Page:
I have just re-read the messages above. In answer to morakeo,
it is unlikely that hvete is referring to the Polyansky recording - my version of it says that it was recorded in Smolensk in 1986. Assuming you have the same recording (the original Melodiya recording was re-issued on the Chante du Monde label), this was recorded after hvete heard his 'pirate' version.
Similarly, the first Chernushenko recording dates from 1989.
I think that hvete must have heard the Sveshnikov or an alternative recording which has not been issued outside Russia.
Hvete, do you still have the recording you enjoyed? It should be easy to work out which it is from the timing of the tracks......
Posted: Wed Jan 14, 2009 11:06 pm
Speaking about Vespers, as far as I've heard until now, the recordings fall into two groups:
Posted: Thu Jan 15, 2009 12:00 am
I have 4 records available:
Chernushenko - St.Petersburg Academic Glinka Cappella, 1992
Kornev - St. Petersburg Chamber Choir, 1993
St. Nikolai Church Choir - Alexei Pouzakov (also known as Choir of the State Tretyakov Gallery), Moscow, 1997
The most complete discography that I met:http://www*arkivmusic*com/classical/Dri ... mp_id=2412
This Polyansky record was made in 1986 in Smolensk
Posted: Thu Jan 15, 2009 2:09 am
hvete wrote:While living in Russia in 1983, I was given a pirated copy of the Vespers published by Melodia.
1983 was the year when I was baptized and I remember quite well all the precautions my parents took to baptize me thousands of kilometers away from our native city so that nobody would get to know, otherwise they could be fired.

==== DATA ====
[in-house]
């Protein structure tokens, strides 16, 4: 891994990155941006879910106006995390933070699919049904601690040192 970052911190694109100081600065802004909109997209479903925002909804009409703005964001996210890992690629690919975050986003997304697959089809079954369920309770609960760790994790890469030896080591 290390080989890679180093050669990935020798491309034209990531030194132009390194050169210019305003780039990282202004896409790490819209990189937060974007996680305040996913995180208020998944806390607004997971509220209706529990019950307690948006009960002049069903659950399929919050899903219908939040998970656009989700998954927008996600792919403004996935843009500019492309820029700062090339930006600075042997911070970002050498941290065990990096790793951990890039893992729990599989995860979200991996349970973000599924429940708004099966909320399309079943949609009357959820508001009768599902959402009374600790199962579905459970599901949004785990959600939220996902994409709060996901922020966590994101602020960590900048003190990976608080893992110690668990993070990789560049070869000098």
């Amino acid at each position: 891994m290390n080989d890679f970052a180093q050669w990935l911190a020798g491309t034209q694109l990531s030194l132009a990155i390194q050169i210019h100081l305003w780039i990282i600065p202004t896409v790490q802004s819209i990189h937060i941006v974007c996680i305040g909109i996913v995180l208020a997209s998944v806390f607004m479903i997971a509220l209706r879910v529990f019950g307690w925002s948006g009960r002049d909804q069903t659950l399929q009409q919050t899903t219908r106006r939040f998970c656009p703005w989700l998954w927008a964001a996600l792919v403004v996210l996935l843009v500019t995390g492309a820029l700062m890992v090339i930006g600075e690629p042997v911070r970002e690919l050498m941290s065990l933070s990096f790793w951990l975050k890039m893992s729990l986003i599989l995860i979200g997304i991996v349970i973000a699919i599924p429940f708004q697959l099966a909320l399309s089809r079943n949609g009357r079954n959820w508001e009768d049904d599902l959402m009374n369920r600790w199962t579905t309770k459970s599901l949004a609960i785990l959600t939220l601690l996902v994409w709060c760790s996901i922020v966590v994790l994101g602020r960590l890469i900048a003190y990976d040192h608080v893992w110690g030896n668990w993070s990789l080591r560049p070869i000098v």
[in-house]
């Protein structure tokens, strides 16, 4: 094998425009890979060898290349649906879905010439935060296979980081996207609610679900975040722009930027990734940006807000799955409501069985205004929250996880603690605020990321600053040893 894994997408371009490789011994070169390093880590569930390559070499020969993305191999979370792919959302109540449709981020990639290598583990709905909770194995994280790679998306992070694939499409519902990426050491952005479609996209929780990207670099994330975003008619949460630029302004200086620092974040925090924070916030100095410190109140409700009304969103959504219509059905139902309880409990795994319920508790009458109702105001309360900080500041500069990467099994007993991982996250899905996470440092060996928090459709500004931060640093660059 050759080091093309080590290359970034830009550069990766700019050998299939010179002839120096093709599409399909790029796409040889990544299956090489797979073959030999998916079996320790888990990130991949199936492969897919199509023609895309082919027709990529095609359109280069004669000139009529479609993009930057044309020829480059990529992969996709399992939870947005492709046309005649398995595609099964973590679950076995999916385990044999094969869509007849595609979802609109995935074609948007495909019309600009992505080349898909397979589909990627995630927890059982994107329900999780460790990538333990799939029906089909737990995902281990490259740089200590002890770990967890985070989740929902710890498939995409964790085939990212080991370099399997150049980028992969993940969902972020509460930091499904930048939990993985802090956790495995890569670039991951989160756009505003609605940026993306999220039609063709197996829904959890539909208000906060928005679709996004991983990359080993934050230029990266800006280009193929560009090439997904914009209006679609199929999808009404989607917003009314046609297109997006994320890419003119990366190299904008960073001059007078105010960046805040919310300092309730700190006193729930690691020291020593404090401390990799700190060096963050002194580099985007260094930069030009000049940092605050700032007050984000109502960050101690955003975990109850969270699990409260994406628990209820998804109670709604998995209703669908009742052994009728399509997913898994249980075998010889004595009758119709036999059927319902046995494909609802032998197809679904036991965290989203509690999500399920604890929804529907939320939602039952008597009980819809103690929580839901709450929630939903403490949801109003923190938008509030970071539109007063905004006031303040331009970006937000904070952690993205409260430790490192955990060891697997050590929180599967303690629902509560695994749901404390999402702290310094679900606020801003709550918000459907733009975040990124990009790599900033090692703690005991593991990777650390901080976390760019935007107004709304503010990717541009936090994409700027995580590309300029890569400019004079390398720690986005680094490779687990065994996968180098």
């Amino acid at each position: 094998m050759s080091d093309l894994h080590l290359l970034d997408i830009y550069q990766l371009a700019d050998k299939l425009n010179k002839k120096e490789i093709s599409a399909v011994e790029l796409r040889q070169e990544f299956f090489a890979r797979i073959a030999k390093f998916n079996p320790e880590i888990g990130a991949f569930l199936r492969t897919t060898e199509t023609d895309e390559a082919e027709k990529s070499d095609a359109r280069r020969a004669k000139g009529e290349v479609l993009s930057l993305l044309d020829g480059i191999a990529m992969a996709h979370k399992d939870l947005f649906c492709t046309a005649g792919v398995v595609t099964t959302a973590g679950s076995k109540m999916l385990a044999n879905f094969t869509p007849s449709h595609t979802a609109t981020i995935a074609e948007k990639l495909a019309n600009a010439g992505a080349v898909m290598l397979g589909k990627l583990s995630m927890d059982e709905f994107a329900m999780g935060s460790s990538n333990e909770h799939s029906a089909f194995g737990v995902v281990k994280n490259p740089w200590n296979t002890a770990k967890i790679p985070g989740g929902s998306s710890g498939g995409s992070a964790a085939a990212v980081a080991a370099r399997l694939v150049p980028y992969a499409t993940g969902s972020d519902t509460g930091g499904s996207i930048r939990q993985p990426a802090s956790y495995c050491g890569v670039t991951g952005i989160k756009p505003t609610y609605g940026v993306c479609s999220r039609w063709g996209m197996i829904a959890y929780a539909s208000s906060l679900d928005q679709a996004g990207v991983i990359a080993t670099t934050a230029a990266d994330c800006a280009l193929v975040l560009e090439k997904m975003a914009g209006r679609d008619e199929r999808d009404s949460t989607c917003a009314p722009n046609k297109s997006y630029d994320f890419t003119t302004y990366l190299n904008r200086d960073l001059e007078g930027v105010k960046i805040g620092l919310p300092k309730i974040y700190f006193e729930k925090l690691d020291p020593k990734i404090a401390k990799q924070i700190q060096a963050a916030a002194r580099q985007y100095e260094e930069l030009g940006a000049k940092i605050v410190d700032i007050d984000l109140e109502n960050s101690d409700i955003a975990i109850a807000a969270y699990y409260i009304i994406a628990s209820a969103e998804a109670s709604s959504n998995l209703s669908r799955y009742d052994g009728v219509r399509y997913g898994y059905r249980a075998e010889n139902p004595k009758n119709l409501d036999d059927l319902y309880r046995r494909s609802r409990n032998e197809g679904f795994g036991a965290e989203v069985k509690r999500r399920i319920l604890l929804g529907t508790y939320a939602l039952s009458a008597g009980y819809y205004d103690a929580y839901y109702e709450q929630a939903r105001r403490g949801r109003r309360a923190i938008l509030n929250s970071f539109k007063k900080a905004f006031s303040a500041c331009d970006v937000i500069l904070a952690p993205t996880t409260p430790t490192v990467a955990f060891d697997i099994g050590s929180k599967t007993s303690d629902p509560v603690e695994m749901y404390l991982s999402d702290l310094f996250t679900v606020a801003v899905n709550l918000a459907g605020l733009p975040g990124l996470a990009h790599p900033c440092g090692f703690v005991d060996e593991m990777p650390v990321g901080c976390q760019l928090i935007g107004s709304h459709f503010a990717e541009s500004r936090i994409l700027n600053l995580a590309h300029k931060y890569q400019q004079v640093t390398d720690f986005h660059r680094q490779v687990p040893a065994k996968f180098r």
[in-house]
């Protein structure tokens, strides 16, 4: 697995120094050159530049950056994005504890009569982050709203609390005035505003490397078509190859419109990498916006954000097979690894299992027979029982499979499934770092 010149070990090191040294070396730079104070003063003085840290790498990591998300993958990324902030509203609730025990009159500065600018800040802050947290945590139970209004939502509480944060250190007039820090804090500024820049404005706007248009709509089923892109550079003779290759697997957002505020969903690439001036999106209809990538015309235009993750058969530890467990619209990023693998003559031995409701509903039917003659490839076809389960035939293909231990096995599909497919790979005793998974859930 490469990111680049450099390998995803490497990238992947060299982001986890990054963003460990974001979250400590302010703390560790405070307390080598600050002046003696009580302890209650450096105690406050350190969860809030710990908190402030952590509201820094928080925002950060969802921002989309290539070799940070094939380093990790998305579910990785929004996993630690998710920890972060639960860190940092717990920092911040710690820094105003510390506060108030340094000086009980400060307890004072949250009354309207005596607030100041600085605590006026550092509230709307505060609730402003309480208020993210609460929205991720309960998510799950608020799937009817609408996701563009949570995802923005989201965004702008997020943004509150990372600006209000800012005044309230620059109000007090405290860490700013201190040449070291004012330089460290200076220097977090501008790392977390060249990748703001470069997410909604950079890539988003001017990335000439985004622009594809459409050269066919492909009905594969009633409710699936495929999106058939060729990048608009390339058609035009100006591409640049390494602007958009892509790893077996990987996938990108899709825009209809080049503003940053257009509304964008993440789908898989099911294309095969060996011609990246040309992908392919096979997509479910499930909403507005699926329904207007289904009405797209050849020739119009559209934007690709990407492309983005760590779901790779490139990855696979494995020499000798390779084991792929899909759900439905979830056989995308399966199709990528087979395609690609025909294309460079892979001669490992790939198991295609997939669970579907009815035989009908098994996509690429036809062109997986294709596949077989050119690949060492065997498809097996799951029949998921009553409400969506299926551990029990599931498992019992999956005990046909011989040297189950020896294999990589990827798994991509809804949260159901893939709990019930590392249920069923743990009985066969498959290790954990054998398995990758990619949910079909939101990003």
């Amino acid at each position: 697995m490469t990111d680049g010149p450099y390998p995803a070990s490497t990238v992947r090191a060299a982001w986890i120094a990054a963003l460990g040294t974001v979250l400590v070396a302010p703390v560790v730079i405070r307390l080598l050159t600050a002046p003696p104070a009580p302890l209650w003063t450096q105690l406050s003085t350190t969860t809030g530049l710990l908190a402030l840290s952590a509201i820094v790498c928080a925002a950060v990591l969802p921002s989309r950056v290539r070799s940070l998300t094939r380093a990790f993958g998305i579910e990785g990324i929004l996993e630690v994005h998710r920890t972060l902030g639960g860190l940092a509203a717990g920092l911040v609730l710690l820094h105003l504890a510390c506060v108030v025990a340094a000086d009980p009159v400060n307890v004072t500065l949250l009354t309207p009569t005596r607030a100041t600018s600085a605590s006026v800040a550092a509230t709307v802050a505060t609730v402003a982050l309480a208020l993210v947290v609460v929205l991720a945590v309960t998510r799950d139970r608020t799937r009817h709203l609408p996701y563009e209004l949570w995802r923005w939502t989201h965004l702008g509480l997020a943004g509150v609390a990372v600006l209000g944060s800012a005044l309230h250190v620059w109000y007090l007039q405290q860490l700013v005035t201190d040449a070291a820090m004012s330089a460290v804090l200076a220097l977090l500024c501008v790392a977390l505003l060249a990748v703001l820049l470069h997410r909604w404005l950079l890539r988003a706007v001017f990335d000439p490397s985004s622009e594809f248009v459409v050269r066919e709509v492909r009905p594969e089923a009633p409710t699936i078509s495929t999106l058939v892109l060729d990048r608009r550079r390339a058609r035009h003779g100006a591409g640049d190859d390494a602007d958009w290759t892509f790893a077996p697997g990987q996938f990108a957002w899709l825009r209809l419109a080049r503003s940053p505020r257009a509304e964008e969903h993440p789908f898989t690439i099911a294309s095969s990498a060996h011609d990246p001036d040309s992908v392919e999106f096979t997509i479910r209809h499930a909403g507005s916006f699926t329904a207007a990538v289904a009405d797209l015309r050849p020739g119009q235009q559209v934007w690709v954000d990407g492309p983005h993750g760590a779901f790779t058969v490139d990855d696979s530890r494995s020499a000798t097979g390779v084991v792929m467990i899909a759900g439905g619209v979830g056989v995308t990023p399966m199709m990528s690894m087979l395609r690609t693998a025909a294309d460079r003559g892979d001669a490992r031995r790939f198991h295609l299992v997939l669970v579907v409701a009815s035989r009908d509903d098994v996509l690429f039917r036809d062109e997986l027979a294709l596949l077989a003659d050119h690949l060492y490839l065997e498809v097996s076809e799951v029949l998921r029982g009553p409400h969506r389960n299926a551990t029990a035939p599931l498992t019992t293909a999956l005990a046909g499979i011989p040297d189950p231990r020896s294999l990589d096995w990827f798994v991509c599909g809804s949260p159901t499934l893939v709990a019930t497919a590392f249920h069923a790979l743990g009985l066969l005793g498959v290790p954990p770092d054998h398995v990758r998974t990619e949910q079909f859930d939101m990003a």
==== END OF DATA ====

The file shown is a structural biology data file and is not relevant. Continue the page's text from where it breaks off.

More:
I think that that record was pirated because it was not produced by Melodia, but just recorded in some church.
Now I feel like I'd love to have this record so much.
Imagine people singing this great composition in the times when it was not allowed all over the country to sing it.
Imagine the risk.
Singing such a music not just because that's their job, but because it is their deep faith
Posted: Thu Jan 15, 2009 2:33 am
It must be Sveshnikov, Daniel you are right! There were records released in 1963 and 1965 but not for sale in USSR
Posted: Fri Jan 16, 2009 5:20 am
I have the two LP set of Sveshnikov's "Vespers". It blew me away when I first heard it, and I still consider it the best of the lot. I now own both the Shaw recording and the Polyansky on CD and will endeavor to compare the two and perhaps give a personal evaluation of them. But give me some time, as it will be a little time consuming! There are good points and bad points with both recordings.
Posted: Mon Jan 19, 2009 9:13 pm
I bought my 2 LP set of Sveshnikov's recording of the Vespers from an antiques shop. They were being kept in some sort of a dusty wardrobe and I paid the equivalent of $2. Fortunately, after carefully cleaning the records, they proved their Russian toughness: a really clean sound, beyond my expectations considering the circumstances.
As for the outstanding performance recorded there, I have nothing but praise.
And a little piece of advice from an LP fan: Consider all used records which you get from unknown sources as being dirty. Do not play these records without prior meticulous cleaning. Doing so might ruin your stylus which, in turn, shall ruin your other records.